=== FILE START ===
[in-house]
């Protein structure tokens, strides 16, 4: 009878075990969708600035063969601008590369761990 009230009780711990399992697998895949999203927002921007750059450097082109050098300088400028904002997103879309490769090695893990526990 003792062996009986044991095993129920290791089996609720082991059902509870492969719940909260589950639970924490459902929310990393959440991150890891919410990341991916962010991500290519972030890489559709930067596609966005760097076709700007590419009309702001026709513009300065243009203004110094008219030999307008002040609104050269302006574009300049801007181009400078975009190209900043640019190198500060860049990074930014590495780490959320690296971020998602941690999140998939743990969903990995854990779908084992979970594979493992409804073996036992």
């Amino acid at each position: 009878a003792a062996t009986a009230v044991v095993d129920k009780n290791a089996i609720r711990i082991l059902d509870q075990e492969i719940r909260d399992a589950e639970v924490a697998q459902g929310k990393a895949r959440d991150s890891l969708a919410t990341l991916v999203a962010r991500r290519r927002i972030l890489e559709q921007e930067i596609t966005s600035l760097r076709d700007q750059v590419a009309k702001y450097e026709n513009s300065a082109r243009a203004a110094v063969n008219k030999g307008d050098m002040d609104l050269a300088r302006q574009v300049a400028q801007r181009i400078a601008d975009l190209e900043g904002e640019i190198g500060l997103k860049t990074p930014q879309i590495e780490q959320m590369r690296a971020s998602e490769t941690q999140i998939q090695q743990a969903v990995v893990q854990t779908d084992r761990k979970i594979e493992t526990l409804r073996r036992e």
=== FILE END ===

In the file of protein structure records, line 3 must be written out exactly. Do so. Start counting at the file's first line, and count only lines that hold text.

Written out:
């Amino acid at each position: 009878a003792a062996t009986a009230v044991v095993d129920k009780n290791a089996i609720r711990i082991l059902d509870q075990e492969i719940r909260d399992a589950e639970v924490a697998q459902g929310k990393a895949r959440d991150s890891l969708a919410t990341l991916v999203a962010r991500r290519r927002i972030l890489e559709q921007e930067i596609t966005s600035l760097r076709d700007q750059v590419a009309k702001y450097e026709n513009s300065a082109r243009a203004a110094v063969n008219k030999g307008d050098m002040d609104l050269a300088r302006q574009v300049a400028q801007r181009i400078a601008d975009l190209e900043g904002e640019i190198g500060l997103k860049t990074p930014q879309i590495e780490q959320m590369r690296a971020s998602e490769t941690q999140i998939q090695q743990a969903v990995v893990q854990t779908d084992r761990k979970i594979e493992t526990l409804r073996r036992e």